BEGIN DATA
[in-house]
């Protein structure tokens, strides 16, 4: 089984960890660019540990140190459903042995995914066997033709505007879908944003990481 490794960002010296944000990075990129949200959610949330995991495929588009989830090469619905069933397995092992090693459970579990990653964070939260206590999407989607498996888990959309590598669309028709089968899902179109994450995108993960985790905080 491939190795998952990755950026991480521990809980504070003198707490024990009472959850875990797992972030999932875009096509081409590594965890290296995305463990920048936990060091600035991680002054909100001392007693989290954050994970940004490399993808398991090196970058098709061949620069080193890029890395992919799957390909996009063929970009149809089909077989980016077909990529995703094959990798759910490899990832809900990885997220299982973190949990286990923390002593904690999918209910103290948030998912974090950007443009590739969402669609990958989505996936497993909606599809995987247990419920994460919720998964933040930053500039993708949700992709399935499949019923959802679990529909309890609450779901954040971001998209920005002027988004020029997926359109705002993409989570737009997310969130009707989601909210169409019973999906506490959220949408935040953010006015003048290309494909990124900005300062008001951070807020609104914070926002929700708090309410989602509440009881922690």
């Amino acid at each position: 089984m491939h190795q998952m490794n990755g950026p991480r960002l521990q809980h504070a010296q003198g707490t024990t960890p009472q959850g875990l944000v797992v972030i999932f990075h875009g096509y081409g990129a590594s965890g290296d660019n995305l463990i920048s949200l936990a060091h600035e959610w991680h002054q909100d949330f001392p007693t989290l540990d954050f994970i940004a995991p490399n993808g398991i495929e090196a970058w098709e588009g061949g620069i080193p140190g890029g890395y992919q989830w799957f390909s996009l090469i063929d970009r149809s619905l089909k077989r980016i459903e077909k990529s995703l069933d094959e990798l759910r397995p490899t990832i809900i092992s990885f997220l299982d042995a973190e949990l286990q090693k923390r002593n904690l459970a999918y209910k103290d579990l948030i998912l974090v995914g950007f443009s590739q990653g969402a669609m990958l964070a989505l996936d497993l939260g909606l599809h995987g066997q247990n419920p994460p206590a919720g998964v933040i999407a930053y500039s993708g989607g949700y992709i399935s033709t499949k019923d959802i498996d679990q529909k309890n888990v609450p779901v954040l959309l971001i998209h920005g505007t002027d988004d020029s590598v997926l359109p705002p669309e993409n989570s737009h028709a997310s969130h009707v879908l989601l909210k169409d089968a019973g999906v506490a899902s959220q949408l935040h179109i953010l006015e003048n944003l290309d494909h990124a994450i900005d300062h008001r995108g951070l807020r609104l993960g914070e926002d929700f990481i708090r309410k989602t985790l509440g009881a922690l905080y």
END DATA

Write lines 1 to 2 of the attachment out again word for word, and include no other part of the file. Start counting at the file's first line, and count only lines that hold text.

[in-house]
């Protein structure tokens, strides 16, 4: 089984960890660019540990140190459903042995995914066997033709505007879908944003990481 490794960002010296944000990075990129949200959610949330995991495929588009989830090469619905069933397995092992090693459970579990990653964070939260206590999407989607498996888990959309590598669309028709089968899902179109994450995108993960985790905080 491939190795998952990755950026991480521990809980504070003198707490024990009472959850875990797992972030999932875009096509081409590594965890290296995305463990920048936990060091600035991680002054909100001392007693989290954050994970940004490399993808398991090196970058098709061949620069080193890029890395992919799957390909996009063929970009149809089909077989980016077909990529995703094959990798759910490899990832809900990885997220299982973190949990286990923390002593904690999918209910103290948030998912974090950007443009590739969402669609990958989505996936497993909606599809995987247990419920994460919720998964933040930053500039993708949700992709399935499949019923959802679990529909309890609450779901954040971001998209920005002027988004020029997926359109705002993409989570737009997310969130009707989601909210169409019973999906506490959220949408935040953010006015003048290309494909990124900005300062008001951070807020609104914070926002929700708090309410989602509440009881922690």